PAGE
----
Dad sold Farr Better and bought a 28 foot sailboat, making extensive modifications and naming it Zapatero, just like our Yankee 30 many years ago. And just like the old Zapatero, the new one was berthed at Dana Point. Mom and Dad, and sometimes me and other members of the extended family would sail the new Zapatero over to Catalina, where Mom and Dad had a condo. The condo became a place where the now quite large family would gather for a week or weekend (with the help of nearby rented condos) every year, usually over the fourth of July. It became a family tradition. Dad loved to just relax at the condo, spending hours reading, or using binoculars to check out the many sailboats coming and going from the island.

Dad was not satisfied buying boats built by others however, and wanted to build a boat completely out of wood. He bought some plans for a 14’ sailboat and encouraged me to modify the design, based on some ideas I had. That was another special memory for me, spending time with Dad building that boat. He also encouraged me to design a larger, 38-foot sailboat, but his health issues kept that project from getting beyond the material procurement and set up phase.

When I was in my late teens, I decided to become a follower of Jesus Christ, about the same time Dad joined the Mormon church. We had some interesting theological discussions. Over two decades later, in a memorial service similar to today’s celebration of life, Dad indicated to the pastor conducting the service that he had decided to follow Jesus Christ as his Lord and Savior.

Perhaps, not readily evident from this history of his life, family, and accomplishments is the special man he was. Kind and helpful, always trying to help. I think he conveyed a sense that he really liked being with you. When I was working in La Jolla, and Later in Carlsbad, Dad would drive down frequently and take me to lunch. We would talk about all sorts of things, boats mainly, but what I remember is the two of us just enjoying the time together. Dad had a temper and at times could erupt in a string of profanity, usually directed at some uncooperative object he was working with, or directed at the imaginary person that manufactured the object. It could be frightening at times, but when you realized it wasn’t directed at anybody in the room, you could relax a bit and wait for the storm to subside.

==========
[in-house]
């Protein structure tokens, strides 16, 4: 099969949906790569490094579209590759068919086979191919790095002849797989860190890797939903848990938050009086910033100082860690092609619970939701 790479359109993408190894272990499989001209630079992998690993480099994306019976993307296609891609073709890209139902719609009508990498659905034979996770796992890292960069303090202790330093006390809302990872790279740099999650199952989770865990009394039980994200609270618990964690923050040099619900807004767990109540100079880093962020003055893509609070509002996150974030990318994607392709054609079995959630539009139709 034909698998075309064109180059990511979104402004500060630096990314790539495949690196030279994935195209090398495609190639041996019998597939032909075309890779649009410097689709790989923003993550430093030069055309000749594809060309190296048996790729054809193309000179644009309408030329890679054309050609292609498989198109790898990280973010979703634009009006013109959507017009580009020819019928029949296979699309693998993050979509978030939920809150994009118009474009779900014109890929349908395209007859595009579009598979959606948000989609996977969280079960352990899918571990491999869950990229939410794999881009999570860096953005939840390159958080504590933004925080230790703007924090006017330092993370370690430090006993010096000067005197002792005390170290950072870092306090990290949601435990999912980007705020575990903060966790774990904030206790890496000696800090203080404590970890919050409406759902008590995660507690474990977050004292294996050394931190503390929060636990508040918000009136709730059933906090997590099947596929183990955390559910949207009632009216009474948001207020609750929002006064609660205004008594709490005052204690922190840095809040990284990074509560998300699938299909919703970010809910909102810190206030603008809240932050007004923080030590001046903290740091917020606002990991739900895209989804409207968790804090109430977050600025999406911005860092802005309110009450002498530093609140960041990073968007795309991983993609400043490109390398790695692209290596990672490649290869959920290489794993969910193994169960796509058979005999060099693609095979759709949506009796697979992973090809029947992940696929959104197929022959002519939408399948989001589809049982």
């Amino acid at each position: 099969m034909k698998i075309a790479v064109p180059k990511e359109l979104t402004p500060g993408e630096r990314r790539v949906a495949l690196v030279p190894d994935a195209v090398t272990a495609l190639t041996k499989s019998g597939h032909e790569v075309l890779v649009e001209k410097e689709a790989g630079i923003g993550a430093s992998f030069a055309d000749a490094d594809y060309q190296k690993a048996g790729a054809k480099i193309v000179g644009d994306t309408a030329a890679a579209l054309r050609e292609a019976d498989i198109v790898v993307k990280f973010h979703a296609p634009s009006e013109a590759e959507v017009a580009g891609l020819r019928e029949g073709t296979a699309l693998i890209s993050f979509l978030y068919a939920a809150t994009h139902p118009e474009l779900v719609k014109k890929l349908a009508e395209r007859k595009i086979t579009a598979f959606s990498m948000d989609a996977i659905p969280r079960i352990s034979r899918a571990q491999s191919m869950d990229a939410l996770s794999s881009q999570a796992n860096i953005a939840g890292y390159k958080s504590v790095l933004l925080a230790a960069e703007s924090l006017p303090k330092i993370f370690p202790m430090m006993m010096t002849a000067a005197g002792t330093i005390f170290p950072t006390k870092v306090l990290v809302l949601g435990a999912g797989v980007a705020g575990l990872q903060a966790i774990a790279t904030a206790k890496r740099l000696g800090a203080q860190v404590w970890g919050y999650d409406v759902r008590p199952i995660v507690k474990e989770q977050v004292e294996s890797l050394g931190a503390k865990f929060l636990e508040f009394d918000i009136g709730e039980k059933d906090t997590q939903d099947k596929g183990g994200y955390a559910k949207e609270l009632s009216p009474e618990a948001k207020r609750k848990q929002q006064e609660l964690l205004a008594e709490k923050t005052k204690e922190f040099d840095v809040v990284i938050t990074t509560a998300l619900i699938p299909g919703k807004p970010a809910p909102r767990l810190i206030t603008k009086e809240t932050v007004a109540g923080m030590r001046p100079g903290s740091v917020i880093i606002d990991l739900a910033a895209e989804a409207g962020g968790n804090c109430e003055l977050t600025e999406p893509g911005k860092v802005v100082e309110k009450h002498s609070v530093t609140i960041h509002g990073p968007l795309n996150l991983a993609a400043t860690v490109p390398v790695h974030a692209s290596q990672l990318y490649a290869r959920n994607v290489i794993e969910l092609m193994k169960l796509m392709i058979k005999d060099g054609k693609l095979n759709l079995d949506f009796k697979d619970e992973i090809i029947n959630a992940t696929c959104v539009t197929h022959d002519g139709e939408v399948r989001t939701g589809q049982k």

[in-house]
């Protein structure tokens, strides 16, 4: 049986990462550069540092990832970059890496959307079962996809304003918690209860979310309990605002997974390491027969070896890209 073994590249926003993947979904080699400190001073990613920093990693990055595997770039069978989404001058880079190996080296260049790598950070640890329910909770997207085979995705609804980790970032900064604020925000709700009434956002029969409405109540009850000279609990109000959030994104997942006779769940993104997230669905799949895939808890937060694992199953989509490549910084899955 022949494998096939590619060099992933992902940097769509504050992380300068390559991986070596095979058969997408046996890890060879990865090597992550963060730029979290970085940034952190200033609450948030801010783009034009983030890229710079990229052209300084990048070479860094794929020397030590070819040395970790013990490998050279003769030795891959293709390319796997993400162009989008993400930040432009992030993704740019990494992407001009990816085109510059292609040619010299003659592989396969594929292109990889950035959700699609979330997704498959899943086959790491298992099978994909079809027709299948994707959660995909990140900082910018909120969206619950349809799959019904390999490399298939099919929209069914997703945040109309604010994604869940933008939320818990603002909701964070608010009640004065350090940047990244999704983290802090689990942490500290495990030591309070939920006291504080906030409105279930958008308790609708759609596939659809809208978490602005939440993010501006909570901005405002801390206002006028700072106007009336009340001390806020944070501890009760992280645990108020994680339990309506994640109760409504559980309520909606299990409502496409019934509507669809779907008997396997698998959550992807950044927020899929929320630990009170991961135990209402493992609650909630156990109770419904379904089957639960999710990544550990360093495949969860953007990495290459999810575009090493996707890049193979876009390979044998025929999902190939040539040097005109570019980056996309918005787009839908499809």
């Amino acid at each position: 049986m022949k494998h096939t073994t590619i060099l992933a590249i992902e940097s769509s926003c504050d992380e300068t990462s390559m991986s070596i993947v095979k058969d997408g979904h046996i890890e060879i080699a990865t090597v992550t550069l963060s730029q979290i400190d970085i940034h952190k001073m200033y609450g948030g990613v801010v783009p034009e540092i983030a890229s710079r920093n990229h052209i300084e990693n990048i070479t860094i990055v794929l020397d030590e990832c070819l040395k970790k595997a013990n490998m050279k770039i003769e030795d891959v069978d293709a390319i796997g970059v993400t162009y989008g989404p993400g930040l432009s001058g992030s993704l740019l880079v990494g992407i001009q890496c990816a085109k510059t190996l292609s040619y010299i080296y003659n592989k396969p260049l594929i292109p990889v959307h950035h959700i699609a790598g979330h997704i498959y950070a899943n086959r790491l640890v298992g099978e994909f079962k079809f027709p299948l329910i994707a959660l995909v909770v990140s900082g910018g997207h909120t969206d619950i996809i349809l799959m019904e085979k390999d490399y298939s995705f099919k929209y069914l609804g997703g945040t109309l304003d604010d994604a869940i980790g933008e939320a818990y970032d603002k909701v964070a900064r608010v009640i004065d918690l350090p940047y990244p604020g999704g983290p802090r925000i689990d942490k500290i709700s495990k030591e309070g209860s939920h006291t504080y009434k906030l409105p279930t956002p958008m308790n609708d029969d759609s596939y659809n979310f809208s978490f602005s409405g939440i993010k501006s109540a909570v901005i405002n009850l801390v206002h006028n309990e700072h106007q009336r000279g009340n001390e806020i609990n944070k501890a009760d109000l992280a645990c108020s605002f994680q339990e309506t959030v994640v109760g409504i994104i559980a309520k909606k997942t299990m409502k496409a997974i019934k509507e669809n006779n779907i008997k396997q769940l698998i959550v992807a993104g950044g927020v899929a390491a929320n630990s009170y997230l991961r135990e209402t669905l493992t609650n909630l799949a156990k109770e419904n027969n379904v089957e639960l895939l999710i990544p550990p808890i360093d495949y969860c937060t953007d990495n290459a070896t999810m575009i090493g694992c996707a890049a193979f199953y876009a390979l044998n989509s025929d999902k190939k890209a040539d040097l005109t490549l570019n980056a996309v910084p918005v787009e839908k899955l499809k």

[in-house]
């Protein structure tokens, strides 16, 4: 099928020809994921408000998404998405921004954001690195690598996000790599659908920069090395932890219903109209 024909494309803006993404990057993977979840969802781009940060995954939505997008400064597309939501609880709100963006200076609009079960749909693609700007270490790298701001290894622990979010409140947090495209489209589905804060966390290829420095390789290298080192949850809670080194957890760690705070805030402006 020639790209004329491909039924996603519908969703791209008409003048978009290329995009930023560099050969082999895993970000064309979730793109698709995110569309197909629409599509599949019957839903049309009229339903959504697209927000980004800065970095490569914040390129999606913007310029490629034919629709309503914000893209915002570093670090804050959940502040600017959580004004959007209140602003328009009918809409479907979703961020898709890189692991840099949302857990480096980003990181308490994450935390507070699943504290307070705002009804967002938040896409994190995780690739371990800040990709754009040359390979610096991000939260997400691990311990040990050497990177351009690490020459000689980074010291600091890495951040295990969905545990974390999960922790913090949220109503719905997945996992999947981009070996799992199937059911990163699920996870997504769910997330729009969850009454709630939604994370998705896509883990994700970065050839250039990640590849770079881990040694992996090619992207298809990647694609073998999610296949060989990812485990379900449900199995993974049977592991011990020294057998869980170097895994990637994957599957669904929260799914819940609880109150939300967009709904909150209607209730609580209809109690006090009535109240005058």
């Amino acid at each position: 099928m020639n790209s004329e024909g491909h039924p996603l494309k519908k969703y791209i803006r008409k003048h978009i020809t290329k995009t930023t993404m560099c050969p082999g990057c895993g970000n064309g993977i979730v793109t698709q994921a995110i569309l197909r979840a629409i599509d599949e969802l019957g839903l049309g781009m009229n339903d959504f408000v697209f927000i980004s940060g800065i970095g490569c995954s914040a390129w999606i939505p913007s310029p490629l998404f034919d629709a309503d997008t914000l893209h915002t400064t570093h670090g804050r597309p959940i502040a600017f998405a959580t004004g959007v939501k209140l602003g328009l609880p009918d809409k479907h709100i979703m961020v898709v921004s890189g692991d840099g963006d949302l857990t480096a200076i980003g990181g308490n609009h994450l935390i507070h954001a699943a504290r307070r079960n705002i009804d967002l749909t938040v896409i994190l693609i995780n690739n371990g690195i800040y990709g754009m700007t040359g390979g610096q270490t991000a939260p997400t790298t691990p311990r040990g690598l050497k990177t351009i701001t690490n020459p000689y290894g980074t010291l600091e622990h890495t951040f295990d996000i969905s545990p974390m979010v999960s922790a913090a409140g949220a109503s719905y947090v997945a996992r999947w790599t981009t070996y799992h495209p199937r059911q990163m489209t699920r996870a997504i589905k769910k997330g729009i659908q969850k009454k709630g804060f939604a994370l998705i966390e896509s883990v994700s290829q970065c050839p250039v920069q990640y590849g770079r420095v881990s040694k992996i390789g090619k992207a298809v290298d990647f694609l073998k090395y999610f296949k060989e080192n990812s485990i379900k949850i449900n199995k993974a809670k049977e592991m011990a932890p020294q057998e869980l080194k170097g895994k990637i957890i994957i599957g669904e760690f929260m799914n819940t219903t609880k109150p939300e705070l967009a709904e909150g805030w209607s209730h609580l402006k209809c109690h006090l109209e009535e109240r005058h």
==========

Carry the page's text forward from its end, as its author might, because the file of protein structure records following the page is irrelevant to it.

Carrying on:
L to R: John Shumaker, Olin Stephens, Lindy Thomas

"An eagle flying across the transom, with a banner reading “Yankee” grasped in its talons"

Yankee #71 Click here for a larger image

Here's a few quotes from the Forum - Steve answering questions/comments by others

> What do you think the volume was out of the Santa Ana shop in numbers of boats per year ?

I think they were putting out one Dolphin and one Yankee 30 a week. Fewer for the other boats. I guess that works out to more than a hundred a year. I will ask my mom, perhaps she will remember, as she was very involved with the business side of the business


> Thanks everyone for your kind words. My mom and I were talking a few days ago, and summed up the reason they weren't able to keep the company solvent: He was making Palmer-Johnson quality boats and trying to compete price-wise with Islander, Ericsson, Colombia, Cal, etc. Not that those were bad boats, his just had a certain level of attention to detail. For example, all the rudder hardware and keelbolts were Everdur silicon bronze. No stainless steel below the waterline.

He often took me on warranty repair work. Usually, it was a deck leak, so we would be rebedding genoa track or a stanchion. It was a two-man job, so having me along helped keep the overhead down. Years later, he told me the leaks were usually on one side of the boat. He said the guy on that side probably got kudos from the foreman for finishing quickly, while the guy that did it right had to spend more time cleaning up the excess sealant. I think it was a constant battle of his to get the workers that came from one of the other manufacturer's (all those named above were within a few miles of each other) to understand the level of quality he expected.


> I recall that it was pretty widely understood back then that Yankee went under because the boats were "too well built". Your comments confirm it.


For more on Yankee Yachts click here